By Fia Curley
Mildred Thomas missed a period, but it wasn't second period Math, or fifth period Arts. She missed her biological period. She was pregnant. She was 13.
Thomas, an African American girl from Mississippi, said a lot of things went through her mind when she found out she was pregnant. How to tell her mother? How to do this? Can she do this?
About seven months later, when Thomas finally got around to telling her mom, her mother went out to Cary Christian Center in Cary, Miss., and signed Thomas up for the same prenatal classes she had taken when she was pregnant with Thomas. But the seventh grader didn't mind.
"I wanted to learn more about what was going on with my body," Thomas said, "because you see on TV a lot of people having postpartum [depression] and I didn't want to be like that."
Through the Center's Parent Child Ministry, which began in 1978, a woman can take classes to help her become a better parent in all stages of her child's development and decrease the rates of infant mortality that were once higher than the national average.
Although Thomas was eager to learn, she admits that she was a little apprehensive about taking the classes.
"I thought they were just going to be boring; a lot of old women just staring at me because I'm a pregnant 13-year-old," said the avid reader of religious fiction and short story and poetry writer.
Instead Thomas said the atmosphere was serene and friendly, as the expecting mothers started class with Biblical devotionals and then played games to help them remember critical prenatal facts.
"Nobody judged me or tried to belittle me," she said. "Learning was fun."
The prenatal class is part of the Parent Child Ministry, one of seven of the Center's ministries, which focuses on building a solid foundation for the future of parents and their children with the prenatal, terrific toddler and parenting classes.
The Center, formerly known as Cary Christian Center Clinic, was started in 1971 by Dr. Peter Boelens, a pediatrician, who wanted to address the needs of the community by creating a clinic. Back then, a family was charged $10 for the year and received medical care, and eventually dental care, through the clinic, according to Carolyn Newhof, director of the center.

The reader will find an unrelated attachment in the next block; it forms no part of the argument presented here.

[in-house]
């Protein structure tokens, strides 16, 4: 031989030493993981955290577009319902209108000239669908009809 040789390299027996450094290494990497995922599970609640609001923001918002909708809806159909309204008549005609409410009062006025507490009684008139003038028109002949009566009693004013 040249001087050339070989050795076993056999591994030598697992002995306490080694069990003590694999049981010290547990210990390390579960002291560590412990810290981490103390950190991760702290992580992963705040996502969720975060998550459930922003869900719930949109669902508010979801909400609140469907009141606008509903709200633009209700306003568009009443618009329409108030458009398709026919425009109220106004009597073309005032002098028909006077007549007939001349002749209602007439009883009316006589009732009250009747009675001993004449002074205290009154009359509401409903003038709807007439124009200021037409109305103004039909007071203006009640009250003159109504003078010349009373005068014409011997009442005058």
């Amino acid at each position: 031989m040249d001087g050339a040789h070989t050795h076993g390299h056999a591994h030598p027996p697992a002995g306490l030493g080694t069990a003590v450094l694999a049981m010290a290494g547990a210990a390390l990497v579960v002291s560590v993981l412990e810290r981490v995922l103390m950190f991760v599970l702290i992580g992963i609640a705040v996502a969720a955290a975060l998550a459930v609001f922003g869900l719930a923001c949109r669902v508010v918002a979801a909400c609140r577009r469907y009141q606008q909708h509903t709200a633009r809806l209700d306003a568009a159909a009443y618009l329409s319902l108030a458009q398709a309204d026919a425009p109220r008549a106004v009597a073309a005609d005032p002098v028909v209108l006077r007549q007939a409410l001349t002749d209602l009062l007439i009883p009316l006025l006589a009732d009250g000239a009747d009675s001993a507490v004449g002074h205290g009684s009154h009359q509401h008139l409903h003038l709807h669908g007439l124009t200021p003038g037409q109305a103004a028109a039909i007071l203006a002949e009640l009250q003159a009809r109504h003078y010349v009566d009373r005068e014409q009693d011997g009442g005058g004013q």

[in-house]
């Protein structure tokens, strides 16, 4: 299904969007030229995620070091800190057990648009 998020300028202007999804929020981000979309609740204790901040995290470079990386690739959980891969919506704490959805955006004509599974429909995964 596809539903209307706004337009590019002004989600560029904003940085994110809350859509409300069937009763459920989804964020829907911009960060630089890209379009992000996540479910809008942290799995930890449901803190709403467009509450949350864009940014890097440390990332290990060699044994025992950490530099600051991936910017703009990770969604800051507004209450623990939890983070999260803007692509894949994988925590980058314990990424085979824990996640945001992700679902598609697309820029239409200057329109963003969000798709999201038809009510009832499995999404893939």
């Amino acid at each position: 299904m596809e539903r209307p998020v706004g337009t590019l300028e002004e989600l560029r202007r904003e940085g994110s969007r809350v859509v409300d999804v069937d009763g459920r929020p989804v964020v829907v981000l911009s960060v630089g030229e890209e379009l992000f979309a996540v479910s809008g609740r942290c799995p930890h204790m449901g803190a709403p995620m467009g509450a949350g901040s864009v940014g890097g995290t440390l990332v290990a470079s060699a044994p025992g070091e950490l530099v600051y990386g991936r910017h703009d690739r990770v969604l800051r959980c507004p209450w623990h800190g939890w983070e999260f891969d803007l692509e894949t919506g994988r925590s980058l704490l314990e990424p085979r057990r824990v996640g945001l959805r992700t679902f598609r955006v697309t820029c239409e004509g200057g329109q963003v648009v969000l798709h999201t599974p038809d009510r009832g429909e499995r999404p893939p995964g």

Decades later, the clinic portion is now closed and the in-house WIC office has been moved about eight miles north to Rolling Fork, causing the center to work with local hospitals. To this day, the Center relies on donations to help supply their program.
The ministry uses referral services, up-to-date information and the hands-on approach from a Christian perspective to lower the mortality rate in Sharkey and Issaquena, both cities in Sharkey County.
"We always encourage abstinence and encourage that your next wise choice to make is to be responsible and not have baby after baby," Newhof said. "We still will tell them about birth control, but you've got to meet mothers where they're at. What do you do with a pregnant 13-year-old? Put them down?"
In 1990, the infant mortality rate in Sharkey County was about 23 deaths per 1,000 live births, compared to about 13 and nine for Mississippi and the United States, respectively. That rate began to take a nose dive, falling below the state and national average, after home visitors were introduced into the program, according to Newhof.
"When dealing with mothers and babies, it really makes a difference," she said. "You just have to be there for them."
Pregnant women can be referred to the Center formally or informally, by anyone. The class is available to any expecting mother. Once they're referred, they will receive information in the mail about prenatal care, prepping them for the weekly class they can take during their seventh month of pregnancy.
However, if the mother is considered to be at-risk, trained community workers, called home visitors, will spring into action before the final trimester, visiting the mother in the home to ensure that she can carry to full term.
"We're just there as a support person," said Irma Johnson, the full-time ministry manager of a four-person team and part-time home visitor "We're available 24 hours a day, seven days a week, 365 days a year."